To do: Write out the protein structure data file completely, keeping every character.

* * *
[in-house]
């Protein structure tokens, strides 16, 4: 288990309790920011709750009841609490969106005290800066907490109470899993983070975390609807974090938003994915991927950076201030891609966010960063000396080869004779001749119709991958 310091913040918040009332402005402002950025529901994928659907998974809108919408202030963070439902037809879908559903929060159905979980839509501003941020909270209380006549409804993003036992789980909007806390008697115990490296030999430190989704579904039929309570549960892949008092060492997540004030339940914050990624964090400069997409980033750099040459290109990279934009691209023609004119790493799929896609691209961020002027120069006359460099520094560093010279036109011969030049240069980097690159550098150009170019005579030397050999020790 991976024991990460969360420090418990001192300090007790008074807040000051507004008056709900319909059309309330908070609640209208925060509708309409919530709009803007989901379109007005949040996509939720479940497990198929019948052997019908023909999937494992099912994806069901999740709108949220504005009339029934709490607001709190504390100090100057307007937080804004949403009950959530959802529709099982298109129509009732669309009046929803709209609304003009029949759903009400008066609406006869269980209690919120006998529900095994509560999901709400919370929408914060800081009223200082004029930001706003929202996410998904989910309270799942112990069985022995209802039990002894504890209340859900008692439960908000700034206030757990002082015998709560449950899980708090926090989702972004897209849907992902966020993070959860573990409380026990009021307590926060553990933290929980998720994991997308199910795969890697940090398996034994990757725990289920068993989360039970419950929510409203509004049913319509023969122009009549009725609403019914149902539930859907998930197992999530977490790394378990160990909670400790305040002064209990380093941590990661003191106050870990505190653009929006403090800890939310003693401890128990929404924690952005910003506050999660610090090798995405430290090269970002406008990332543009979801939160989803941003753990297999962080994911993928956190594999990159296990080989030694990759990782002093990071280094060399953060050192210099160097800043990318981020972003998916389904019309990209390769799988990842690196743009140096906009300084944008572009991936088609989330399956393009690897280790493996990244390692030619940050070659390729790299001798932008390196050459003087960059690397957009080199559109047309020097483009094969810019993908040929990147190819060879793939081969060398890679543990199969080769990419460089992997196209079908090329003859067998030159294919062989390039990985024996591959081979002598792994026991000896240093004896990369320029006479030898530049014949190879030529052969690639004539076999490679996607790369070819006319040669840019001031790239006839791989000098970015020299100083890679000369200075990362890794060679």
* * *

[in-house]
């Protein structure tokens, strides 16, 4: 288990309790920011709750009841609490969106005290800066907490109470899993983070975390609807974090938003994915991927950076201030891609966010960063000396080869004779001749119709991958 310091913040918040009332402005402002950025529901994928659907998974809108919408202030963070439902037809879908559903929060159905979980839509501003941020909270209380006549409804993003036992789980909007806390008697115990490296030999430190989704579904039929309570549960892949008092060492997540004030339940914050990624964090400069997409980033750099040459290109990279934009691209023609004119790493799929896609691209961020002027120069006359460099520094560093010279036109011969030049240069980097690159550098150009170019005579030397050999020790 991976024991990460969360420090418990001192300090007790008074807040000051507004008056709900319909059309309330908070609640209208925060509708309409919530709009803007989901379109007005949040996509939720479940497990198929019948052997019908023909999937494992099912994806069901999740709108949220504005009339029934709490607001709190504390100090100057307007937080804004949403009950959530959802529709099982298109129509009732669309009046929803709209609304003009029949759903009400008066609406006869269980209690919120006998529900095994509560999901709400919370929408914060800081009223200082004029930001706003929202996410998904989910309270799942112990069985022995209802039990002894504890209340859900008692439960908000700034206030757990002082015998709560449950899980708090926090989702972004897209849907992902966020993070959860573990409380026990009021307590926060553990933290929980998720994991997308199910795969890697940090398996034994990757725990289920068993989360039970419950929510409203509004049913319509023969122009009549009725609403019914149902539930859907998930197992999530977490790394378990160990909670400790305040002064209990380093941590990661003191106050870990505190653009929006403090800890939310003693401890128990929404924690952005910003506050999660610090090798995405430290090269970002406008990332543009979801939160989803941003753990297999962080994911993928956190594999990159296990080989030694990759990782002093990071280094060399953060050192210099160097800043990318981020972003998916389904019309990209390769799988990842690196743009140096906009300084944008572009991936088609989330399956393009690897280790493996990244390692030619940050070659390729790299001798932008390196050459003087960059690397957009080199559109047309020097483009094969810019993908040929990147190819060879793939081969060398890679543990199969080769990419460089992997196209079908090329003859067998030159294919062989390039990985024996591959081979002598792994026991000896240093004896990369320029006479030898530049014949190879030529052969690639004539076999490679996607790369070819006319040669840019001031790239006839791989000098970015020299100083890679000369200075990362890794060679």